Auxiliary and radially adjustable sliders can be used which can be shifted into and out of the flow passage for the plastic melt based upon the RWDS programming curve value and within the blowing head or at the end of the nozzle. The dynamic regulation of the nozzle gap geometry can be used to generate thicker and thinner regions in the cross section of the preform, i.e. in the profile thereof so that, where the wall portions are stretched to a greater extent in blowing, i.e. at the corners, sufficient material will be provided to allow the production of the canisters and containers where the desired thickness of material and to permit formation of the bottoms and tops of such hollow bodies, at which additional material may be required beyond that for the formation of the walls. The shape variation permits the thick and thin regions to be shifted in the peripheral direction and to be a function of the gap width. A process describing this type of control is found in Plastverarbeiter 32, (1981) Number 3, pages 326-330.
In the extrusion blow molding of noncylindrical hollow bodies, hollow bodies with rectangular cross sections, like fuel tanks for Rotor vehicles and the like, preforms are extruded which have thick regions and/or thin regions with a certain distribution around the periphery and can extend over all or apart of the length of the preform. In conventional systems the nozzle gap geometry for this purpose can be adjusted manually. The setting can be effected, for example, by set screws which operate upon the deformable sleeve. The setting of the nozzle gap geometry in combination with an axial positioning of the mandrel and/or the nozzle ring for influencing the nozzle gap width over the entire perimeter thereof, does not, however, suffice when one must fabricate hollow bodies of uniform wall thickness which deviate significantly from a circular cross section.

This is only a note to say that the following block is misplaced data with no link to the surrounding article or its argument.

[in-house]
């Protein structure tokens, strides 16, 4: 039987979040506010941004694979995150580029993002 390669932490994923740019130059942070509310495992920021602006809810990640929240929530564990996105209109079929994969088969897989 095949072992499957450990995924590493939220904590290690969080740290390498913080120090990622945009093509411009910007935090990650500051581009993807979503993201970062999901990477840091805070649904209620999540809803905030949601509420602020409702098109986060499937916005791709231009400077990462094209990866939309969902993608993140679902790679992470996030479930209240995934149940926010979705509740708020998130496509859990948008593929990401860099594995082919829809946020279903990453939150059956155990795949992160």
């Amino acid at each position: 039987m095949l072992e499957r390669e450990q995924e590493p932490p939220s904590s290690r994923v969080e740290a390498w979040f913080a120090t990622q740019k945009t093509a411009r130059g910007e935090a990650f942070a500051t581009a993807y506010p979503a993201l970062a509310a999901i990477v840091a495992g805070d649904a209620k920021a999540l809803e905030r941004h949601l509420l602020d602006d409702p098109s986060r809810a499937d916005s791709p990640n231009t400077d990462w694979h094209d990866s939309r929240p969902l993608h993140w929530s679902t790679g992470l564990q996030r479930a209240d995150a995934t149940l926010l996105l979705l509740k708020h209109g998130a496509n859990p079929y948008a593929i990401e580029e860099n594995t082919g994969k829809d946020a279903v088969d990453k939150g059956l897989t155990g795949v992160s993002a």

It is, therefore, the principal object of the present invention to provide a method of extrusion blow molding whereby hollow bodies can be fabricated with cross sections deviating significantly from the circular and with predetermined wall thicknesses.